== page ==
Beauty and Age in America

While talking about fashion vloggers the other day, I couldn’t help but think of the young tweens I’ve come across on YouTube who vlog about fashion and makeup. People who are a decade younger than me know how to put on makeup better than me! Out of curiosity, I did a simple google search of “young girls applying makeup” and I came across a video of a 6-year old (yes, SIX year old) girl named Belle who made a video about applying makeup with 18 million views! At this age, she was already applying makeup and still makes videos today (she is 11 years old now).

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Screenshot of young YouTube vlogger Belle teaching viewers how to put on makeup.

 

This was only one of many videos of young girls teaching viewers how to apply makeup. With that, I later came across an article from 1989 from Good Housekeeping titled “When Should Your Daughter Start Wearing Makeup”, and it made me wonder: when do or should people start wearing makeup and what convinces them to start?

This article states that the mother plays a large influence on her daughter’s use of makeup, but there are also other influences like classmates or the internet that can introduce girls to this world of beautification. I can’t help but feel surprised whenever I see very young children wearing makeup because I’ve always seen it as a cosmetic way to hide flaws. This act of beautification shifted from a “painted face” that promoted higher class in the early 1900s to “makeup”, which aimed to look effortless and be “an essential finishing touch in a woman’s daily beauty ritual” (Peiss 86).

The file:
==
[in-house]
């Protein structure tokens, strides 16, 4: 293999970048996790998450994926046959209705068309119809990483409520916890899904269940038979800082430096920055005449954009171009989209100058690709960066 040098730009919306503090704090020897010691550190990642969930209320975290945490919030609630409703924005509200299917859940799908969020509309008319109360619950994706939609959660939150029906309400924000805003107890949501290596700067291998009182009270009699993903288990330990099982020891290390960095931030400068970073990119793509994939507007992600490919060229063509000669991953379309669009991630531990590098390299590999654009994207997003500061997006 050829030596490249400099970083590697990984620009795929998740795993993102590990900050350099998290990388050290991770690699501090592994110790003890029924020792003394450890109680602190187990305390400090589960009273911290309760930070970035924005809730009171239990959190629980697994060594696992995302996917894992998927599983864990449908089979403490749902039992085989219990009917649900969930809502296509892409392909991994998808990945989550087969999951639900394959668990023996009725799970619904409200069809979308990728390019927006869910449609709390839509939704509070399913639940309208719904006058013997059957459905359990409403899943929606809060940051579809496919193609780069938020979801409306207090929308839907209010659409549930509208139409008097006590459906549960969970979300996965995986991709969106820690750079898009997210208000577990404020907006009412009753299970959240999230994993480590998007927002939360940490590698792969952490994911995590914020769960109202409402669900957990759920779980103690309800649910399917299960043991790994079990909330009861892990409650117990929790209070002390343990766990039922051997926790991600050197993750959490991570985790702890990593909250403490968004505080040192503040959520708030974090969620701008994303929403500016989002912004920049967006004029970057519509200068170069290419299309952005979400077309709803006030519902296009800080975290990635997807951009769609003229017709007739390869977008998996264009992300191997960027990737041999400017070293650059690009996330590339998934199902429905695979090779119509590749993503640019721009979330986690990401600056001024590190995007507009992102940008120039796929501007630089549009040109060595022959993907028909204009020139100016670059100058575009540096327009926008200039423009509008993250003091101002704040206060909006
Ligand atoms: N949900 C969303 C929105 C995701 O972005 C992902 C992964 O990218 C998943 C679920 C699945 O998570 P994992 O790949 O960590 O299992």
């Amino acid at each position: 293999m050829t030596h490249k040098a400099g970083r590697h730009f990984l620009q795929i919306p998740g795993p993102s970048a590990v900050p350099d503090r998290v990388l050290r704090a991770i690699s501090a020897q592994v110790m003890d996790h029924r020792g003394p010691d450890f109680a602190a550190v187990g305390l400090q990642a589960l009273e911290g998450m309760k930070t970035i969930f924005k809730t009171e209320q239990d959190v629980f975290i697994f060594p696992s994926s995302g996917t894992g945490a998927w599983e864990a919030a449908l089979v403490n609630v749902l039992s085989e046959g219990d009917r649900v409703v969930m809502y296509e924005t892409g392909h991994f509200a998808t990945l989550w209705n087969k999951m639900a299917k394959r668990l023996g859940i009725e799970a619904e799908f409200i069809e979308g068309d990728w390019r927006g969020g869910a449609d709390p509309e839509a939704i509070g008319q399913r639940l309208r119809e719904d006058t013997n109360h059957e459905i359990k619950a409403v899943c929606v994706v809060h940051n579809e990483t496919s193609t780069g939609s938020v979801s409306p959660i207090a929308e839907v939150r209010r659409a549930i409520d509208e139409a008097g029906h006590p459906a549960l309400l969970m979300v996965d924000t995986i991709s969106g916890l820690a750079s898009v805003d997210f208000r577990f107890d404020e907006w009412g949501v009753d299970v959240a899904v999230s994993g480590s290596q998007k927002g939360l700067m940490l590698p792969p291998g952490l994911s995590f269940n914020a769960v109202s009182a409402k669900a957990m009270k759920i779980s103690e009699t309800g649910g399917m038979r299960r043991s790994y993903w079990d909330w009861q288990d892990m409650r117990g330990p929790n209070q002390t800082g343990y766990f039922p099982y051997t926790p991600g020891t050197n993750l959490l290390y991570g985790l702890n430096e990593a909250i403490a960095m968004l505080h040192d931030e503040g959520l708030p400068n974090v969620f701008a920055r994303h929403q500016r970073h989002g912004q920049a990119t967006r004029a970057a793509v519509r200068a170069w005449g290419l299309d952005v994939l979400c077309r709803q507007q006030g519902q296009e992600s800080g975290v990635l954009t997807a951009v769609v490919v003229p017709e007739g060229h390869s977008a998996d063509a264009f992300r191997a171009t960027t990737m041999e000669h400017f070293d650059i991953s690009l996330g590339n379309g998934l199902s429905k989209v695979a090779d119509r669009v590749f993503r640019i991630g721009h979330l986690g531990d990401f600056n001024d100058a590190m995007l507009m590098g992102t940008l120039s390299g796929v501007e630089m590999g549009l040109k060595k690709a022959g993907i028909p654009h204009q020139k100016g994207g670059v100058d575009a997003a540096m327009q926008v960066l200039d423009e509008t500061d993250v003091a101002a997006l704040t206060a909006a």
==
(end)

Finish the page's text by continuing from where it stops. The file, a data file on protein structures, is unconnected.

But when we are young, our skin already looks fresh and new. While young skin may not need cosmetics to hide blemishes, the advice column states that “girls are starting to wear makeup earlier”. At the same time, researcher Joyce Brothers states in the article that “they are also starting to mature earlier”. Even in the 90’s, it was clear that younger people were being exposed to beauty standards very early in their lives.

From a young age, children have accepted beauty standards that are racialized. In Jane Elliot’s psychology experiment, she separated the privileges between blue eyed and brown eyed children. This simple division of appearance played a large role in racial prejudice. At the ages of 9 and 10, these children had ingrained in their heads that a certain look could give them more power. Similarly, Toni Morrison adds onto this idea of a child’s idealized image of beauty in describing Pecola dreams of having blue eyes and her jealousy for the beautiful Maureen Peal (Morrison 63). Just like adults, makeup can give children an avenue towards altering their looks in any way they want it to.